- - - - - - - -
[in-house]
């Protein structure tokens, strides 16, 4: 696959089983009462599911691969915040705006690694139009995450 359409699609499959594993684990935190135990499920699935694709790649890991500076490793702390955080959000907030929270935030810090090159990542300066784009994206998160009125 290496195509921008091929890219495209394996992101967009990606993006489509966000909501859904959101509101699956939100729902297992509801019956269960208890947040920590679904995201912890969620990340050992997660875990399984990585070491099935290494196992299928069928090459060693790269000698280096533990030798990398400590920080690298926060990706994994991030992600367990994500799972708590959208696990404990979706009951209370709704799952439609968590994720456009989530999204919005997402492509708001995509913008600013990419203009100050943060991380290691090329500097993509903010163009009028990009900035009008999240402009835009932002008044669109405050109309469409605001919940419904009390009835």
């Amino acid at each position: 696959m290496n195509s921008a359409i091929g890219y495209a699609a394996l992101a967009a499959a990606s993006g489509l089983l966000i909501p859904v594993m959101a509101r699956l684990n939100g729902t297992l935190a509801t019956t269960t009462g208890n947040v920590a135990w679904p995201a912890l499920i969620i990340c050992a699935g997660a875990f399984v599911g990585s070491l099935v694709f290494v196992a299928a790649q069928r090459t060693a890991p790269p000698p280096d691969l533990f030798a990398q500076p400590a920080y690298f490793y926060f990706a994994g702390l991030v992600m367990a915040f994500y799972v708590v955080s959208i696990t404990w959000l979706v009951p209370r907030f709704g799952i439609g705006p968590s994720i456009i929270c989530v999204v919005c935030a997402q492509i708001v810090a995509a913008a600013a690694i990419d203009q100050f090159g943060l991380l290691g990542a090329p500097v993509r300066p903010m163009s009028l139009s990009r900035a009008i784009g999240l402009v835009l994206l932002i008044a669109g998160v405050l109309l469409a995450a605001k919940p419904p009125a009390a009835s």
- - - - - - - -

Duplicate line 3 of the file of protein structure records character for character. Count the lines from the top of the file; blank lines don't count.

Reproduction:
């Amino acid at each position: 696959m290496n195509s921008a359409i091929g890219y495209a699609a394996l992101a967009a499959a990606s993006g489509l089983l966000i909501p859904v594993m959101a509101r699956l684990n939100g729902t297992l935190a509801t019956t269960t009462g208890n947040v920590a135990w679904p995201a912890l499920i969620i990340c050992a699935g997660a875990f399984v599911g990585s070491l099935v694709f290494v196992a299928a790649q069928r090459t060693a890991p790269p000698p280096d691969l533990f030798a990398q500076p400590a920080y690298f490793y926060f990706a994994g702390l991030v992600m367990a915040f994500y799972v708590v955080s959208i696990t404990w959000l979706v009951p209370r907030f709704g799952i439609g705006p968590s994720i456009i929270c989530v999204v919005c935030a997402q492509i708001v810090a995509a913008a600013a690694i990419d203009q100050f090159g943060l991380l290691g990542a090329p500097v993509r300066p903010m163009s009028l139009s990009r900035a009008i784009g999240l402009v835009l994206l932002i008044a669109g998160v405050l109309l469409a995450a605001k919940p419904p009125a009390a009835s």